Armstrong Economics Blog/Ancient History Re-Posted Feb 20, 2023 by Martin Armstrong
“Et tu, Brute? — Then fall, Caesar.”
These famous lines from William Shakespeare’s play Julius Caesar, describing Caesar’s death, are how most of us believe it to have happened. Yet, these words may not necessarily have been the last ones said by the dying Roman general. We actually do not know Caesar’s last words. That may have been true, but there is no written account that preserved that scene largely because the assassins surrounded him.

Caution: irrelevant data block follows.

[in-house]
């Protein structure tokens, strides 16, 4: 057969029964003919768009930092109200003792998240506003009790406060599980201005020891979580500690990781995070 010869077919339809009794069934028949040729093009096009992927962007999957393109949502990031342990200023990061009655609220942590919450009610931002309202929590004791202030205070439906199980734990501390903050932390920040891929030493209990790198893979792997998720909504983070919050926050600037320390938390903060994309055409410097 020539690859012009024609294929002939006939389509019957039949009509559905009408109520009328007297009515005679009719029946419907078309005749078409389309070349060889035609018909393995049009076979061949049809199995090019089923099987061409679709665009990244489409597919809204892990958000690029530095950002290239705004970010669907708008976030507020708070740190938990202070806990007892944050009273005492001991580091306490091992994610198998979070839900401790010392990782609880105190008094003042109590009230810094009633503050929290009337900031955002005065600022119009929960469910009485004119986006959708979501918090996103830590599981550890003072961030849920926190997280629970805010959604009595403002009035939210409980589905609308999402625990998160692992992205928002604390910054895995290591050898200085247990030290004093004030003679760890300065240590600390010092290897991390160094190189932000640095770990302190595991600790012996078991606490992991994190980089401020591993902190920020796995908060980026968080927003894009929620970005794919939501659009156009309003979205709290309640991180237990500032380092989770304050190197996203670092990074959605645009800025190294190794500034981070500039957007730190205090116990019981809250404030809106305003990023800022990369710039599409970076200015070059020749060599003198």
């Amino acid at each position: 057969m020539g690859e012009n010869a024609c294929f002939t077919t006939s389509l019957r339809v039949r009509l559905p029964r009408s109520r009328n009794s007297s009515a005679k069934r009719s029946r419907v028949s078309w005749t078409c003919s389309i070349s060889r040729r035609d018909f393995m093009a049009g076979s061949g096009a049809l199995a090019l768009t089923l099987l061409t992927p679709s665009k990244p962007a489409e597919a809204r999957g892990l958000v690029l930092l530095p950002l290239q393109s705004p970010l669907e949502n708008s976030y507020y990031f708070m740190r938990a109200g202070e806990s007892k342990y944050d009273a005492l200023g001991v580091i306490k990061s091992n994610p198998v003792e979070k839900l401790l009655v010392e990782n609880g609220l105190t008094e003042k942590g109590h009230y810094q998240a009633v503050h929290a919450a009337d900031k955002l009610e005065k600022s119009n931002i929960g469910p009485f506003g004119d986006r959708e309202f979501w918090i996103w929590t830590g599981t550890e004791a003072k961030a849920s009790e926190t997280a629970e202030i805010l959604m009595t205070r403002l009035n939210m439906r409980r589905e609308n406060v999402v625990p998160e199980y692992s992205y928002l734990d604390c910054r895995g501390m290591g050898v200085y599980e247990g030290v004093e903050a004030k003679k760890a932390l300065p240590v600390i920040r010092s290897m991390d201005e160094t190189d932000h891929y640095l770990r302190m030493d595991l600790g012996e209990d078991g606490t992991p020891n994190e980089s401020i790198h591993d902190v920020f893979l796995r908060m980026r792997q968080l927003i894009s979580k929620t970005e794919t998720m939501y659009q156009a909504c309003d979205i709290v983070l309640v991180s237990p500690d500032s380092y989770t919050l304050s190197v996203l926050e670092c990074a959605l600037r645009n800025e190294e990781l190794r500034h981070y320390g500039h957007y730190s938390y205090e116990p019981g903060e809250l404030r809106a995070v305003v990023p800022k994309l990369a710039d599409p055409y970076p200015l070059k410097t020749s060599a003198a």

We know that Caesar was killed on March 15th, 44 BC because Brutus even bragged on his coinage that he killed him on “EID MAR” – the Ides of March.
Gaius Cassius Longinus was the brother-in-law of Brutus. He was a Roman senator and general best known as a leading instigator of the plot to assassinate Julius Caesar. He commanded troops with Brutus during the Battle of Philippi against the forces of Mark Antony and Octavian avenging the assassination of Caesar. When he lost the battle, he committed suicide. None of his coins bragged about killing Caesar.